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How Come?

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How Come? Cover

 

Synopses & Reviews

Publisher Comments:

NOW YOU CAN KNOW IT ALL

Firefly light and the aurora borealis. Time travel and tears. Blood types, boomerangs, and black widow spiders. Explanations and investigations. A fact-filled, fun-filled, whimsically illustrated compendium, HOW COME? answers over 100 of the questions asked most frequently about the world around us.

It explains what a mirage is (an image caused by air bending light). How a cat can survive a high fall (because of the way its body acts like a parachute). And why, when someone else yawns, you want to yawn too (in primitive times, yawns may have been a way to synchronize group behavior).

So go ahead, ask it your best question.

ATTENTION PARENTS:

Can you say why the sky is blue? Or explain how an X-Ray can take a picture of your child's bones? It's not easy to be knowledgeable in all walks of science, but here's lively help for when the questions start coming.

Synopsis:

For every kid who really wants to know—and for every exasperated parent who simply doesn't know—here is a lively omnium-gatherum of explanations to the most frequently asked questions about our world, from "Why do stars twinkle?" to "What are hiccups? "Taken from Kathy Wollard's popular column, "How Come?" (seen for the past six years in Newsday and recently syndicated nationally through the Los Angeles Times), How Come? explains why cats can survive high falls (because of the way their bodies can act like a "parachute") and how black holes absorb light (intense gravity—if the Earth had the same density as a black hole, it would have to be compressed to the size of a marble!). Now you can know it all.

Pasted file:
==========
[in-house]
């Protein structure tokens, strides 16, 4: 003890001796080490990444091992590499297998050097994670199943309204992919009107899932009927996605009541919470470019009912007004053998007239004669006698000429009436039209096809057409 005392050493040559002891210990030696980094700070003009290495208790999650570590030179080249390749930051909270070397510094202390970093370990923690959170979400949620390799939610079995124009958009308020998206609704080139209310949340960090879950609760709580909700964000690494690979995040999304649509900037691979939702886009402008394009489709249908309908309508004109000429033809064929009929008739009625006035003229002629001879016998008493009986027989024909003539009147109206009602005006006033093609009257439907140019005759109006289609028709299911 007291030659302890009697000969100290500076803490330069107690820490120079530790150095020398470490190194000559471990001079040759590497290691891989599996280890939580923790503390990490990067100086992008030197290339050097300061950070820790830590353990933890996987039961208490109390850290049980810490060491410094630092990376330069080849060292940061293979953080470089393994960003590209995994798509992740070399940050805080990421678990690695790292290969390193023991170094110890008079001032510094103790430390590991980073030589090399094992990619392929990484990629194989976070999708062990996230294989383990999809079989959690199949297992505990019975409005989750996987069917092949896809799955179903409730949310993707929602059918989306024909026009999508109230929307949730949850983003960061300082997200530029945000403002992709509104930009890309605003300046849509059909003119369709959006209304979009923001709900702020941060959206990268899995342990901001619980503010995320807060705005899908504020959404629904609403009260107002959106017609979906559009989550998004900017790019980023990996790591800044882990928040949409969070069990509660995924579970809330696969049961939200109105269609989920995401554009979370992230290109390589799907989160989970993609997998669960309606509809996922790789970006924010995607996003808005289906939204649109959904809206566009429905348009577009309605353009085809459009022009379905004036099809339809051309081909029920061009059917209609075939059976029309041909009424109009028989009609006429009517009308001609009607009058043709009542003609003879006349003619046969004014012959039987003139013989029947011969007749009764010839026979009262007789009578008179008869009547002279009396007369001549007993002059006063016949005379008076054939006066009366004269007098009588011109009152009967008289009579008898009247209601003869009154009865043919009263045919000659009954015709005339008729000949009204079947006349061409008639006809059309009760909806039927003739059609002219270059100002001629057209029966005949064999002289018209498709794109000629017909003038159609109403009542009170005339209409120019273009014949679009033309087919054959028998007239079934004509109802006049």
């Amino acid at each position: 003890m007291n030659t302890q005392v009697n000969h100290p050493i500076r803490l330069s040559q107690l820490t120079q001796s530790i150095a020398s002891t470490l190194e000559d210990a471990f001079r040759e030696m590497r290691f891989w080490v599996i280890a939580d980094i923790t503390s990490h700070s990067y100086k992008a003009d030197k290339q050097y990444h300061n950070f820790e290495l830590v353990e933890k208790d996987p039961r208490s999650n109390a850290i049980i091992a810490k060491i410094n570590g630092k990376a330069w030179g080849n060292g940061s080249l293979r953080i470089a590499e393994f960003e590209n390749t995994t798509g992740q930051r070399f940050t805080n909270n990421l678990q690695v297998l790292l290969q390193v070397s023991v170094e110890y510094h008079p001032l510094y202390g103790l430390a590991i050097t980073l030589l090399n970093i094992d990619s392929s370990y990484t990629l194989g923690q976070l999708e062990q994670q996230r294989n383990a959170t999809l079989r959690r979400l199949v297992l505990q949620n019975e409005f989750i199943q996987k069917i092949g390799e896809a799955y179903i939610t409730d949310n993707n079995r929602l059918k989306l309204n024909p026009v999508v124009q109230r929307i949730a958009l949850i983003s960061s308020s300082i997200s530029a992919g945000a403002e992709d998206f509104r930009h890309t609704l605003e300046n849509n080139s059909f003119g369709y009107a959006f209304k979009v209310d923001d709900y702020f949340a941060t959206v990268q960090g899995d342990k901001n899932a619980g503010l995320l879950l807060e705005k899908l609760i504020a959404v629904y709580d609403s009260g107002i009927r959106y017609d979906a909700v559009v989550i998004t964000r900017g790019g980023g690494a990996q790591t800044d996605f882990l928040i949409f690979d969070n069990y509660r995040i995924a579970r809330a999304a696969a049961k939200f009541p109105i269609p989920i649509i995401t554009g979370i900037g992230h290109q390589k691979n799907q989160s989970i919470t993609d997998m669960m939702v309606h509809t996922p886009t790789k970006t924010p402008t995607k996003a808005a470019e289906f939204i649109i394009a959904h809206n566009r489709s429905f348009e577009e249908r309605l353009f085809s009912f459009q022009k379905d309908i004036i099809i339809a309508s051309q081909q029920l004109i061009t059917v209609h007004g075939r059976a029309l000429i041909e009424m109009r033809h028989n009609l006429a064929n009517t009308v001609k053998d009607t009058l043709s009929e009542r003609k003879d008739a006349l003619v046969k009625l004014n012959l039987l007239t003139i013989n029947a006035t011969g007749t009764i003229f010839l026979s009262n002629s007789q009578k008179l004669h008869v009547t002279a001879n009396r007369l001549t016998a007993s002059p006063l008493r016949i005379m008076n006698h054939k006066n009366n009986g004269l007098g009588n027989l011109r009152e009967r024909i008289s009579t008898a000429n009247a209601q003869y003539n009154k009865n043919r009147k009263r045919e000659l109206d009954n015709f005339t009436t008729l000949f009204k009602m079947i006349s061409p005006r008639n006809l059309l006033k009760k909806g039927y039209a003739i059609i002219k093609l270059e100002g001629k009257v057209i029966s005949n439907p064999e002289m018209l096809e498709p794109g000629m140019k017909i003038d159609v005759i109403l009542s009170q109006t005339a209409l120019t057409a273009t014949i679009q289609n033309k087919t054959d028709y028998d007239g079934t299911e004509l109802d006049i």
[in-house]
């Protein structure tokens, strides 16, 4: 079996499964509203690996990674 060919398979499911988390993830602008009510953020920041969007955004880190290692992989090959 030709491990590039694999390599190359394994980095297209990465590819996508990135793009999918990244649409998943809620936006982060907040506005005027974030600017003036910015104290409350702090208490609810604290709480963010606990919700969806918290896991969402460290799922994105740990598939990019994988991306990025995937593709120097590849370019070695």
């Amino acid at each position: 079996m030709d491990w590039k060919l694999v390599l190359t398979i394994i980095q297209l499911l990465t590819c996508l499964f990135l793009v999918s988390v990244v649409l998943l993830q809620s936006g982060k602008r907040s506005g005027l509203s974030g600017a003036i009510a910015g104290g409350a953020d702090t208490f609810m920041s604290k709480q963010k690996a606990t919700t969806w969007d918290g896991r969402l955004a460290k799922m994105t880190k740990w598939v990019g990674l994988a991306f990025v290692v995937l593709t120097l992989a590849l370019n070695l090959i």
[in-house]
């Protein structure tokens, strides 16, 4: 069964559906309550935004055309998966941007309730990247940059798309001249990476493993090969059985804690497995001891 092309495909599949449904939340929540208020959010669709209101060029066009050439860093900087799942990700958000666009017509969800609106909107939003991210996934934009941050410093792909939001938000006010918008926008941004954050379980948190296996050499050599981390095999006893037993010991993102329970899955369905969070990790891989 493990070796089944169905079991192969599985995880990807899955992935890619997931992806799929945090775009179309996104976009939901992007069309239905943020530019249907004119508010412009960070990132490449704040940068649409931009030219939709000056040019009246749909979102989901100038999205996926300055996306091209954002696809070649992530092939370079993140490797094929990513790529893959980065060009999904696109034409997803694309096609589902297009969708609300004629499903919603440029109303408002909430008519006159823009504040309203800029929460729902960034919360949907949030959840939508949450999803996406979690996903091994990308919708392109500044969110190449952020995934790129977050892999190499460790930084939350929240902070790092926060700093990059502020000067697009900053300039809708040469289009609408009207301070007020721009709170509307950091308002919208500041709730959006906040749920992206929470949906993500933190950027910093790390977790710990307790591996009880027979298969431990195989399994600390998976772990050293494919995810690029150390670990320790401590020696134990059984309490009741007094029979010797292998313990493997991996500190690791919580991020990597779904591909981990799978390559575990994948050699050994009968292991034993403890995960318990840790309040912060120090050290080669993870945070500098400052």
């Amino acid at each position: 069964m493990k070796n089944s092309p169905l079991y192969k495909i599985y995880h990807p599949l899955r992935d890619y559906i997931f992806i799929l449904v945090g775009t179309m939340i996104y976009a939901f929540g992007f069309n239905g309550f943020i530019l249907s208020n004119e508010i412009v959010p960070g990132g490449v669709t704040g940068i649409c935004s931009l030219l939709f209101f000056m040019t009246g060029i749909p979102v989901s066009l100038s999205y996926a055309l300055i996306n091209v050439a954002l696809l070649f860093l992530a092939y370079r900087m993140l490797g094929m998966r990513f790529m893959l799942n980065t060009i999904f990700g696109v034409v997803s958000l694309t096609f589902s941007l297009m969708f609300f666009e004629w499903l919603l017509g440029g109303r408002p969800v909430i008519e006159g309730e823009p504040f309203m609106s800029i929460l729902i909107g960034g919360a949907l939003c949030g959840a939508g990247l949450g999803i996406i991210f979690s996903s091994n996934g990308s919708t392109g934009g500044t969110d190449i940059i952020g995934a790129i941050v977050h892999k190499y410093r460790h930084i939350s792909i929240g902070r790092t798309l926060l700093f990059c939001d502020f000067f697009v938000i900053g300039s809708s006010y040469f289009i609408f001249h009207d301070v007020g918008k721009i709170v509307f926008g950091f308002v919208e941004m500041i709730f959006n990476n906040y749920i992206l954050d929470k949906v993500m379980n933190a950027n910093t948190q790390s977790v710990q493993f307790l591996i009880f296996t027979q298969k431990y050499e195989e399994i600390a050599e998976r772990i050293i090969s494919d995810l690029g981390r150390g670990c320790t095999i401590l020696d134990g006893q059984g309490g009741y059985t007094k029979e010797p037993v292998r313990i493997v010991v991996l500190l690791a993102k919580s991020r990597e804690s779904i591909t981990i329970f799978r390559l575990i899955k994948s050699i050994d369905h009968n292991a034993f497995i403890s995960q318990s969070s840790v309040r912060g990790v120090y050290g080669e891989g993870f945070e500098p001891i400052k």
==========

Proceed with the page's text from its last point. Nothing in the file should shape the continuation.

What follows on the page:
About the Author

Kathy Wollard writes Newsday's popular "How Come?" column, distributed by the Los Angeles Times Syndicate, and is the author of the original How Come? book. She also writes a weekly health feature for Newsday.

Table of Contents

Where did How Come? come from?

Color and Tricks of Light

Why is the sky blue?

Why do the leaves change color in the fall?

Where do rainbows come from?

Why is the color of a flame usually orange?

Why are some oceans green and others blue?

Why do the Moon and Sun seem to change colors?

Where do stars get their colors?

What is the aurora borealis?

On hot days why do we see an imaginary patch of water on the road ahead?

Why do stars twinkle?

Forces and Particles

Why are bubbles round?

Why do drops of water cling to grass?

How come all the planets are round?

How come stars don't fall?

How do scientists know there are such things as atoms?

How small are air molecules?

If solids, like glass and ice, are made of tightly packed atoms, how can we see through them?

How come some atoms are radioactive?

How can X-rays take pictures of your bones?

How come a boomerang comes back?